Deep Learning Study Group Session #3: How to Improve Neural Networks

Last night, in the third installment of our series of Deep Learning study sessions, we examined a range of techniques for improving the way neural networks learn.

Following the third-chapter material of Michael Nielsen’s interactive text on the topic, below is a summary of our discussion.

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To avoid learning slowdown: 

  • choose cost functions that learn more quickly when the predicted output is far from the desired one, e.g.:
    • if you’d like to consider outputs independently, select sigmoid neurons paired with cross-entropy cost
    • if you’d like to consider outputs simultaneously and as probability distributions, select a softmax layer of neurons with log-likelihood cost

To avoid overfitting: 

  • stop training early, i.e., when classification accuracy on test data flattens
  • use the popular dropout methodology
  • artificially expand your data set, e.g., by rotating MNIST digits slightly or adding noise to audio recordings
  • regularize: we covered L1 and L2 regularization in detail, with nuclear physicist Thomas Balestri leading elucidation and pictured below

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To initialize weights and biases:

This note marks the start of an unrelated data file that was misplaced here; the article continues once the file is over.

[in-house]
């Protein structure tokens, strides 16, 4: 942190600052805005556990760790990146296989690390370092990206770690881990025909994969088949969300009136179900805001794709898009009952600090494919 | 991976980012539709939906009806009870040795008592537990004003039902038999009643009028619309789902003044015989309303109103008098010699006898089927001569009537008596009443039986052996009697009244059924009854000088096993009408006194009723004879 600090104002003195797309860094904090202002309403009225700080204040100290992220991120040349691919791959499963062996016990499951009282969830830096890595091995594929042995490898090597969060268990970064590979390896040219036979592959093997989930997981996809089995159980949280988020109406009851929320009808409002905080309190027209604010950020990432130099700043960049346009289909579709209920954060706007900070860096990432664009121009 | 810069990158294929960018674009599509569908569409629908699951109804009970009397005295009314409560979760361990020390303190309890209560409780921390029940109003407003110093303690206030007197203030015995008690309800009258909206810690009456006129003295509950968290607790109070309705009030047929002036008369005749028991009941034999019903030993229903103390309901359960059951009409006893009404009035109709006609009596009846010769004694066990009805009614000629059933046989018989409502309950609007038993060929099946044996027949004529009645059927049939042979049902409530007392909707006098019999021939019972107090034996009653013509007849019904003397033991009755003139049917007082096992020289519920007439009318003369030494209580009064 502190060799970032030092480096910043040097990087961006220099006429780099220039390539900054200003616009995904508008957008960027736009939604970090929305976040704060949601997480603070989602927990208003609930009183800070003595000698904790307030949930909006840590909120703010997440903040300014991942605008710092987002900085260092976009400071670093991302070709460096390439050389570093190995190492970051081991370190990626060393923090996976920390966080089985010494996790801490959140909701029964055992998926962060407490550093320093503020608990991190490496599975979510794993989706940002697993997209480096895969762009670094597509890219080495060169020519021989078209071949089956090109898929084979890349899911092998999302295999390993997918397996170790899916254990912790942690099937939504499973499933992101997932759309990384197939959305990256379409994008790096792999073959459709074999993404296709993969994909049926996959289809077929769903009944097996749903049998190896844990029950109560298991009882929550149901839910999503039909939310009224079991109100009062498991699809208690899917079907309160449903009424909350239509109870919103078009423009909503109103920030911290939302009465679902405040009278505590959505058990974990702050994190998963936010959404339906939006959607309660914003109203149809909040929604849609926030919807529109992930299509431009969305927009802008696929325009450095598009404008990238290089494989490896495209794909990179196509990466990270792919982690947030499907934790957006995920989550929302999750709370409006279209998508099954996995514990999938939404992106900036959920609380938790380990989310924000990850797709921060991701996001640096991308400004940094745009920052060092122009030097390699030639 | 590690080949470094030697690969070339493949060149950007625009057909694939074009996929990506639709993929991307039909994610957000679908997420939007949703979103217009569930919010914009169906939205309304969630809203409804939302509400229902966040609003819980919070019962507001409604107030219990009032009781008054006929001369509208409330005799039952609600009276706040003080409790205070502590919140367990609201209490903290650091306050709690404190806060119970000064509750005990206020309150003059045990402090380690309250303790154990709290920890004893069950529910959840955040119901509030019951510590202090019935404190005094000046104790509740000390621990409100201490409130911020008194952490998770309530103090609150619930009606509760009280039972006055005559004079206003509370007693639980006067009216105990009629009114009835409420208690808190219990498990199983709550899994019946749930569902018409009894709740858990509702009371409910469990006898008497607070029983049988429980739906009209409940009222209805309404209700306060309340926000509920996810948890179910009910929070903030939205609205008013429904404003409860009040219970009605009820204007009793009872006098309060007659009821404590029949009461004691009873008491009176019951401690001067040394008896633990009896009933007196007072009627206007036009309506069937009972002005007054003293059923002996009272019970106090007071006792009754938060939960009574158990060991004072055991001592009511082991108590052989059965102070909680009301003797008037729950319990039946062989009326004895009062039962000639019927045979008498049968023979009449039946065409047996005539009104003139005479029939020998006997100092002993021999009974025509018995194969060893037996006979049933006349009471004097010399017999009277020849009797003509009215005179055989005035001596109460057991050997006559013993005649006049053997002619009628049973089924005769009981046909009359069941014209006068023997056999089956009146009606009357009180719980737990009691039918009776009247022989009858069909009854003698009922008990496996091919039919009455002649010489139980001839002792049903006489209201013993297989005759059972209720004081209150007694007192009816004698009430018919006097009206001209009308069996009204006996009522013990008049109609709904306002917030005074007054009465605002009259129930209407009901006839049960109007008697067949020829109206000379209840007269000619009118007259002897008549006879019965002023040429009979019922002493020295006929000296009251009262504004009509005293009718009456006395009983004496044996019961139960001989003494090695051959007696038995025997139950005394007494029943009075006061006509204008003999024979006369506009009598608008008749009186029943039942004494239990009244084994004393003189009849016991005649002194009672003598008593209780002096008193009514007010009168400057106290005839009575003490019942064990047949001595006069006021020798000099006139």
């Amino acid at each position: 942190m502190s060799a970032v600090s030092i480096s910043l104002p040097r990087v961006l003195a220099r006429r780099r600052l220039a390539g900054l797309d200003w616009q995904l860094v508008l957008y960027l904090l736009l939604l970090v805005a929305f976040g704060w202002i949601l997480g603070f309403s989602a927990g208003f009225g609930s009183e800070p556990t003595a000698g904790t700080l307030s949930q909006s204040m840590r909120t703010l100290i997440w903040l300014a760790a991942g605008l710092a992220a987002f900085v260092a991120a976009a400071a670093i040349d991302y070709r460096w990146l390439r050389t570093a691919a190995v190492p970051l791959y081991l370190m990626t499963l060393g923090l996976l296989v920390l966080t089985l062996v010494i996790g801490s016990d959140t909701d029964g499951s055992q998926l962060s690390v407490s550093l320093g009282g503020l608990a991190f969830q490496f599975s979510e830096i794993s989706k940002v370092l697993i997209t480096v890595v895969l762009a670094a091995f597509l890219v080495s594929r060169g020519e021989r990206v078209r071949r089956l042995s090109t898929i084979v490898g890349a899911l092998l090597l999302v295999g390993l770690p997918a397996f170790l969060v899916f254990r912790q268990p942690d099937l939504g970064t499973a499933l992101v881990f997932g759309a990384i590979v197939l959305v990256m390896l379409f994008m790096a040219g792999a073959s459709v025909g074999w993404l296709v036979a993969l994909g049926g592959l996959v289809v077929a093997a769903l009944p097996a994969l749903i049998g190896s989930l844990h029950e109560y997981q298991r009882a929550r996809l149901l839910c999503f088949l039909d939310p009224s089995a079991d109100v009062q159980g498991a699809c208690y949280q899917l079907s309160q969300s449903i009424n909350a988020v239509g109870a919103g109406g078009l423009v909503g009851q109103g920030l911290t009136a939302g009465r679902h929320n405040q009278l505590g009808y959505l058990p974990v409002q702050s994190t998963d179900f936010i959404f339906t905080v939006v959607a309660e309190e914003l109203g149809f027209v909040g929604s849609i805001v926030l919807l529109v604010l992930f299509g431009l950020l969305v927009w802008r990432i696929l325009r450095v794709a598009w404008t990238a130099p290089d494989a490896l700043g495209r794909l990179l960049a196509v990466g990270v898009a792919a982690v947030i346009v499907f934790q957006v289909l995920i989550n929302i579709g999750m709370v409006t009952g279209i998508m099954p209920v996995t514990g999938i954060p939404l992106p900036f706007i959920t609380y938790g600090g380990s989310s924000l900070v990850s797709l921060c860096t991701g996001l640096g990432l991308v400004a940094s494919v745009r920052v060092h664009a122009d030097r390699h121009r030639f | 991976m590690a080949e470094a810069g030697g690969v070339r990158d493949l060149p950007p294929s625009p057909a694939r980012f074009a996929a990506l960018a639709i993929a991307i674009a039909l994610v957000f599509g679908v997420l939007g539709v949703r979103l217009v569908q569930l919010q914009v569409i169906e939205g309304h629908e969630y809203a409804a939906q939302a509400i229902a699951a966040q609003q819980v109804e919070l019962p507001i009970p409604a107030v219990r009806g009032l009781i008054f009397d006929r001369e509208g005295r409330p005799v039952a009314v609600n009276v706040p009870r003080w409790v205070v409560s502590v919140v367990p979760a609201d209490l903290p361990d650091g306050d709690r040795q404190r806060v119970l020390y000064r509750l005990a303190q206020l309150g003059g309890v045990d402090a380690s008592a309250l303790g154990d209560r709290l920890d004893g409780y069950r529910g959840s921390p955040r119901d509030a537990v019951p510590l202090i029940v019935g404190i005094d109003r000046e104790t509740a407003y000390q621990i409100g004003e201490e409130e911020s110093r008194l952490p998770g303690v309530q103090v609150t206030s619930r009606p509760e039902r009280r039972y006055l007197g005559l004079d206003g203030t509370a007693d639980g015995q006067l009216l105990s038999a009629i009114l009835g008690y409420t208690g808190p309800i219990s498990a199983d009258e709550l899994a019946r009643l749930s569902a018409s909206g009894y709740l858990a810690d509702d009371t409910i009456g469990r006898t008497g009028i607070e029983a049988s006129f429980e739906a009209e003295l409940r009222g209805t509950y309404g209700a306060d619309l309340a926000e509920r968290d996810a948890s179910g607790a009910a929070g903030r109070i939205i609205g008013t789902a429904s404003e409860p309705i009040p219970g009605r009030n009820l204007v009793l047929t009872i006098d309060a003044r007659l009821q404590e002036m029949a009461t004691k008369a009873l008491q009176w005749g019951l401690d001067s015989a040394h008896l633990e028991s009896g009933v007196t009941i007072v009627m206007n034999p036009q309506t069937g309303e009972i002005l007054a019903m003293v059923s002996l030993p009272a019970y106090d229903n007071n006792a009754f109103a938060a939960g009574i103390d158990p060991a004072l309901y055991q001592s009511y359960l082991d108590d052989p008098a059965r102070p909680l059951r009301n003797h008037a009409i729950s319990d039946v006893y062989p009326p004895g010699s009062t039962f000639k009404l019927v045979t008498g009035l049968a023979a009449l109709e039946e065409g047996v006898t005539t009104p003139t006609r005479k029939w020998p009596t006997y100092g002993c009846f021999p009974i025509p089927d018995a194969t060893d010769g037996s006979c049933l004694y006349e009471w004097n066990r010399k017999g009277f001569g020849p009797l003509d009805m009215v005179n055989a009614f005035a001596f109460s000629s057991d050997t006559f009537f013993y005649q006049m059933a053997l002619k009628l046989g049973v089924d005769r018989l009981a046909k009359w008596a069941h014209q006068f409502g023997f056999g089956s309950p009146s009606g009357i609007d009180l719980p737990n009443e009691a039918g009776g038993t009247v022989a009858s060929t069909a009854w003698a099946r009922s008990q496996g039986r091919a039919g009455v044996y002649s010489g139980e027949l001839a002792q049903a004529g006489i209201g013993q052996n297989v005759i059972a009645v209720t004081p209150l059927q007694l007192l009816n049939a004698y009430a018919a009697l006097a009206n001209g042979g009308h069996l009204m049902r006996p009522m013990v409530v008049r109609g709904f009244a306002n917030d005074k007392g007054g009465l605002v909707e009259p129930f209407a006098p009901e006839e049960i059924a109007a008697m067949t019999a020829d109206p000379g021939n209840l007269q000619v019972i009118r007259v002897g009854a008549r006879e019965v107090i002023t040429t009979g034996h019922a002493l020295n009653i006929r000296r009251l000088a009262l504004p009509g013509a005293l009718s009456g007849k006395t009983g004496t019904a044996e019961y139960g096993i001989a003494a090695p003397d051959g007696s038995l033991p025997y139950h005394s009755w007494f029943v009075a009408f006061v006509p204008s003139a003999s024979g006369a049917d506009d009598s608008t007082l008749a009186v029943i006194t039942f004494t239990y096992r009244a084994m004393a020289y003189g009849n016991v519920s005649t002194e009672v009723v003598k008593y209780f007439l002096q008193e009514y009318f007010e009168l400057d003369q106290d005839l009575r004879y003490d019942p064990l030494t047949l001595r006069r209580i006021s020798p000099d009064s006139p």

• to avoid initial saturation of neurons, sample randomly from a normal distribution with mean of zero and a standard deviation of 1/√(n inputs)

Nielsen’s suggested sequence for choosing hyper-parameters

  1. 1. Broad Strategy
    • first, achieve any level of learning that is better than chance
    • this may require simplifying the problem the network is trying to solve (e.g., distinguishing the digits 0 and 1 instead of attempting to classify all ten digits)
    • this may require simplifying the network architecture or reducing the size of the training data by orders of magnitude
    • speed up experimentation by maximizing the frequency with which you can monitor your network, thereby getting instantaneous feedback on performance (and, in my opinion, reducing the opportunity to be distracted by other tasks)
  2. 2. Learning Rate 𝜼
    • monitor cost to tune 𝜼 but monitor accuracy for the other hyper-parameters covered here
    • initially adjust 𝜼 by orders of magnitude to find a relatively smooth cost curve, i.e., with minimal oscillation
    • fine-tune 𝜼 to the smooth cost further
    • last, consider a variable learning rate schedule that begins fast (large 𝜼) and slows down (smaller 𝜼), perhaps repeatedly
  3. 3. Number of Epochs
    • as mentioned above, early stopping (when classification accuracy on test data flattens out) prevents overfitting
    • having a no-accuracy-improvement-in-rule (e.g., n = 10 epochs) introduces another hyper-parameter that you could potentially fit as networks can plateau for a while before improving again, but try not to obsess over it
  4. 4. Regularization Parameter ƛ
    • initially start with no regularization (i.e., ƛ = 0) while determining the above hyper-parameters
    • use the validation data to select a better ƛ starting with ƛ = 1.0
    • increase or decrease ƛ by orders of magnitude, then fine tune
    • re-visit and re-optimize 𝜼
  5. 5. Mini-Batch Size